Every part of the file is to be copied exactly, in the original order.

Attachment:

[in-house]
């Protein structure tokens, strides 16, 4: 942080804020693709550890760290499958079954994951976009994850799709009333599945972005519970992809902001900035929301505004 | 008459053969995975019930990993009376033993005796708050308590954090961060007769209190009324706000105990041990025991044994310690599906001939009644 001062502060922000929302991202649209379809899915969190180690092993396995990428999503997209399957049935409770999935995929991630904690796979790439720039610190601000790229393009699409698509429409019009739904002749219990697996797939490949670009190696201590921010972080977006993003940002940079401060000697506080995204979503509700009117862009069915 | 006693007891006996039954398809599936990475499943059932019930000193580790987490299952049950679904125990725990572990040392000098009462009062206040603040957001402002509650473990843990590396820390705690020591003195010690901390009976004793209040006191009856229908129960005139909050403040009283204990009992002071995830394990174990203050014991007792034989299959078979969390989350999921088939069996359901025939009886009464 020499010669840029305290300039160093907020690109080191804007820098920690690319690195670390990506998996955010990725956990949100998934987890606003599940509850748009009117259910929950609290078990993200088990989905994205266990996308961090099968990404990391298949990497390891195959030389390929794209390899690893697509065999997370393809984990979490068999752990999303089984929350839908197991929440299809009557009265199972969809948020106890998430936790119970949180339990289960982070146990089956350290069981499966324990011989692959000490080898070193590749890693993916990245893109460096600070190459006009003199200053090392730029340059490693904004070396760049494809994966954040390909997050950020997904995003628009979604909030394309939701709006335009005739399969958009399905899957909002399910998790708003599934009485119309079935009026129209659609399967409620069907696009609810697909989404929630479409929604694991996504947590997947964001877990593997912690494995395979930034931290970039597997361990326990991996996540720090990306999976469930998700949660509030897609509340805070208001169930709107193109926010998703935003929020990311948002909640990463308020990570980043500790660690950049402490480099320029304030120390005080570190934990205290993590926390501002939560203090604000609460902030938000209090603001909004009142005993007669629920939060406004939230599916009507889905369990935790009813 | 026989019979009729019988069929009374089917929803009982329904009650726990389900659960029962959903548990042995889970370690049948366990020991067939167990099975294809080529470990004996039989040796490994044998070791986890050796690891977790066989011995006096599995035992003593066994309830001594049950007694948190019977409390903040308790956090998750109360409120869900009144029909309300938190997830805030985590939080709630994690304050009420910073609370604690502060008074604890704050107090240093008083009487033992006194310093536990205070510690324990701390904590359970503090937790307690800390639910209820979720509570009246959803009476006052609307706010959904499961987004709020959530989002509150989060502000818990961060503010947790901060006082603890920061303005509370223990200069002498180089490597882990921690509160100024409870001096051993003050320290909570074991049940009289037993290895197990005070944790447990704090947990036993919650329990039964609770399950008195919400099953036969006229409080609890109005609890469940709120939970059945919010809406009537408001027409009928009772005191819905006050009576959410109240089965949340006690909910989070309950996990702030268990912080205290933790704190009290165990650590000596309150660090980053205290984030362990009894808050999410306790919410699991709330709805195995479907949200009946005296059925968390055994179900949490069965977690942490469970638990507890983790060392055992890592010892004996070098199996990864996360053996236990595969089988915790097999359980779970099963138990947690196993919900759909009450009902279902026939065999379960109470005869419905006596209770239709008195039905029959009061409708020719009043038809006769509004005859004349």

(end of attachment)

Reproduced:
[in-house]
């Protein structure tokens, strides 16, 4: 942080804020693709550890760290499958079954994951976009994850799709009333599945972005519970992809902001900035929301505004 | 008459053969995975019930990993009376033993005796708050308590954090961060007769209190009324706000105990041990025991044994310690599906001939009644 001062502060922000929302991202649209379809899915969190180690092993396995990428999503997209399957049935409770999935995929991630904690796979790439720039610190601000790229393009699409698509429409019009739904002749219990697996797939490949670009190696201590921010972080977006993003940002940079401060000697506080995204979503509700009117862009069915 | 006693007891006996039954398809599936990475499943059932019930000193580790987490299952049950679904125990725990572990040392000098009462009062206040603040957001402002509650473990843990590396820390705690020591003195010690901390009976004793209040006191009856229908129960005139909050403040009283204990009992002071995830394990174990203050014991007792034989299959078979969390989350999921088939069996359901025939009886009464 020499010669840029305290300039160093907020690109080191804007820098920690690319690195670390990506998996955010990725956990949100998934987890606003599940509850748009009117259910929950609290078990993200088990989905994205266990996308961090099968990404990391298949990497390891195959030389390929794209390899690893697509065999997370393809984990979490068999752990999303089984929350839908197991929440299809009557009265199972969809948020106890998430936790119970949180339990289960982070146990089956350290069981499966324990011989692959000490080898070193590749890693993916990245893109460096600070190459006009003199200053090392730029340059490693904004070396760049494809994966954040390909997050950020997904995003628009979604909030394309939701709006335009005739399969958009399905899957909002399910998790708003599934009485119309079935009026129209659609399967409620069907696009609810697909989404929630479409929604694991996504947590997947964001877990593997912690494995395979930034931290970039597997361990326990991996996540720090990306999976469930998700949660509030897609509340805070208001169930709107193109926010998703935003929020990311948002909640990463308020990570980043500790660690950049402490480099320029304030120390005080570190934990205290993590926390501002939560203090604000609460902030938000209090603001909004009142005993007669629920939060406004939230599916009507889905369990935790009813 | 026989019979009729019988069929009374089917929803009982329904009650726990389900659960029962959903548990042995889970370690049948366990020991067939167990099975294809080529470990004996039989040796490994044998070791986890050796690891977790066989011995006096599995035992003593066994309830001594049950007694948190019977409390903040308790956090998750109360409120869900009144029909309300938190997830805030985590939080709630994690304050009420910073609370604690502060008074604890704050107090240093008083009487033992006194310093536990205070510690324990701390904590359970503090937790307690800390639910209820979720509570009246959803009476006052609307706010959904499961987004709020959530989002509150989060502000818990961060503010947790901060006082603890920061303005509370223990200069002498180089490597882990921690509160100024409870001096051993003050320290909570074991049940009289037993290895197990005070944790447990704090947990036993919650329990039964609770399950008195919400099953036969006229409080609890109005609890469940709120939970059945919010809406009537408001027409009928009772005191819905006050009576959410109240089965949340006690909910989070309950996990702030268990912080205290933790704190009290165990650590000596309150660090980053205290984030362990009894808050999410306790919410699991709330709805195995479907949200009946005296059925968390055994179900949490069965977690942490469970638990507890983790060392055992890592010892004996070098199996990864996360053996236990595969089988915790097999359980779970099963138990947690196993919900759909009450009902279902026939065999379960109470005869419905006596209770239709008195039905029959009061409708020719009043038809006769509004005859004349």